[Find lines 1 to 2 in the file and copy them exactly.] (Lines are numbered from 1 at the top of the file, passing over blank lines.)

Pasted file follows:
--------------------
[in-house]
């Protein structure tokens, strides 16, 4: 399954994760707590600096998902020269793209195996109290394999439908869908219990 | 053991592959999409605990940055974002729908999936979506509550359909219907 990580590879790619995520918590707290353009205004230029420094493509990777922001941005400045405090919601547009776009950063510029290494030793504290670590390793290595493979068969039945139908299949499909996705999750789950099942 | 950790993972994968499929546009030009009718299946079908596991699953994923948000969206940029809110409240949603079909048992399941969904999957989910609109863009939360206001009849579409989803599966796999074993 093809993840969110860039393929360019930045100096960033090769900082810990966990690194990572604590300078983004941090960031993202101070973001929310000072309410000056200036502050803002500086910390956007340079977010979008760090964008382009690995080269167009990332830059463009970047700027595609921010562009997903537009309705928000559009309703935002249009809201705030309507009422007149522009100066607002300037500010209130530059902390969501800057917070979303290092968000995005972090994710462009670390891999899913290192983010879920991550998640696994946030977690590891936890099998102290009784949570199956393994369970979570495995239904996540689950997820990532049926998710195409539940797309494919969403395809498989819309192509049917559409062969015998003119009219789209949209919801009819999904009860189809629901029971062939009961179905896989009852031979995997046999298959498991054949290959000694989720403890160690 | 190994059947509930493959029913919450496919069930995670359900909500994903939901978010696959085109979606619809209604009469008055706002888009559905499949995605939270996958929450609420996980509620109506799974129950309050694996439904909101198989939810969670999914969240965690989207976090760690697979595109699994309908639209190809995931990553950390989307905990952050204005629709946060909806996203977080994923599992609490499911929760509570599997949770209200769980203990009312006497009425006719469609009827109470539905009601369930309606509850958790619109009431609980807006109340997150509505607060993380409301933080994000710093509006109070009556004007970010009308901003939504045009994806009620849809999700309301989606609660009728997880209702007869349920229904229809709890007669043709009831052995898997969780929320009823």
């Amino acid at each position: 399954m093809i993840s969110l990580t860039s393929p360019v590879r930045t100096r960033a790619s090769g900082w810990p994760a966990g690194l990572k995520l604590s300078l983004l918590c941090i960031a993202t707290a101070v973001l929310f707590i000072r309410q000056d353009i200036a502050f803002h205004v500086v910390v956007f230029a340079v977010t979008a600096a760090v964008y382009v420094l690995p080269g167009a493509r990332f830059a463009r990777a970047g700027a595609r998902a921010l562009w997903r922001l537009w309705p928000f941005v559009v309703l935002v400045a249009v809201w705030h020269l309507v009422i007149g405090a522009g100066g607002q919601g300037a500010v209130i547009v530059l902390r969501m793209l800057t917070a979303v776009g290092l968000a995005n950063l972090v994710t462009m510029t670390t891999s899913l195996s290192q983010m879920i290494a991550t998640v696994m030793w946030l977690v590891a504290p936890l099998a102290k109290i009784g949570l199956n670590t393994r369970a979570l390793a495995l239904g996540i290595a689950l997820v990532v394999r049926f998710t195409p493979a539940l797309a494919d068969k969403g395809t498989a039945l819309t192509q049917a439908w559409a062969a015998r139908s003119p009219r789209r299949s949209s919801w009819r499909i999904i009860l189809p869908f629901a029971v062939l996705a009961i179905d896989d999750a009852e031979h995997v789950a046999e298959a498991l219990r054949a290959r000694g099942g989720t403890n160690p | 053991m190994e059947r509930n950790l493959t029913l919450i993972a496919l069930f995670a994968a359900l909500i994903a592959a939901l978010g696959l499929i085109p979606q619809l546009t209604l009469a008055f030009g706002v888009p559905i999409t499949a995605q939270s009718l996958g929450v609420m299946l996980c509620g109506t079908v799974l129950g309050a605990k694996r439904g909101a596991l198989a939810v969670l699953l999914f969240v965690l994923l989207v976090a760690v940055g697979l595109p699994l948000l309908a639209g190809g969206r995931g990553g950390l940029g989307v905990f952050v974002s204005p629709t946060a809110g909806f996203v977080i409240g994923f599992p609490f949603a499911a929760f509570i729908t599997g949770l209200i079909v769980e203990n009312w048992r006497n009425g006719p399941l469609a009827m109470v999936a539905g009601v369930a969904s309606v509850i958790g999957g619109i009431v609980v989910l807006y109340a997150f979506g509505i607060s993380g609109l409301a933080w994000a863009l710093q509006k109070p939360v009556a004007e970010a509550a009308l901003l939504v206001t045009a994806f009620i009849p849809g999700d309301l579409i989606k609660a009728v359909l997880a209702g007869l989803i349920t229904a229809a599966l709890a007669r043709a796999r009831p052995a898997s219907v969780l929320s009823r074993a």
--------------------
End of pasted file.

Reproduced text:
[in-house]
């Protein structure tokens, strides 16, 4: 399954994760707590600096998902020269793209195996109290394999439908869908219990 | 053991592959999409605990940055974002729908999936979506509550359909219907 990580590879790619995520918590707290353009205004230029420094493509990777922001941005400045405090919601547009776009950063510029290494030793504290670590390793290595493979068969039945139908299949499909996705999750789950099942 | 950790993972994968499929546009030009009718299946079908596991699953994923948000969206940029809110409240949603079909048992399941969904999957989910609109863009939360206001009849579409989803599966796999074993 093809993840969110860039393929360019930045100096960033090769900082810990966990690194990572604590300078983004941090960031993202101070973001929310000072309410000056200036502050803002500086910390956007340079977010979008760090964008382009690995080269167009990332830059463009970047700027595609921010562009997903537009309705928000559009309703935002249009809201705030309507009422007149522009100066607002300037500010209130530059902390969501800057917070979303290092968000995005972090994710462009670390891999899913290192983010879920991550998640696994946030977690590891936890099998102290009784949570199956393994369970979570495995239904996540689950997820990532049926998710195409539940797309494919969403395809498989819309192509049917559409062969015998003119009219789209949209919801009819999904009860189809629901029971062939009961179905896989009852031979995997046999298959498991054949290959000694989720403890160690 | 190994059947509930493959029913919450496919069930995670359900909500994903939901978010696959085109979606619809209604009469008055706002888009559905499949995605939270996958929450609420996980509620109506799974129950309050694996439904909101198989939810969670999914969240965690989207976090760690697979595109699994309908639209190809995931990553950390989307905990952050204005629709946060909806996203977080994923599992609490499911929760509570599997949770209200769980203990009312006497009425006719469609009827109470539905009601369930309606509850958790619109009431609980807006109340997150509505607060993380409301933080994000710093509006109070009556004007970010009308901003939504045009994806009620849809999700309301989606609660009728997880209702007869349920229904229809709890007669043709009831052995898997969780929320009823």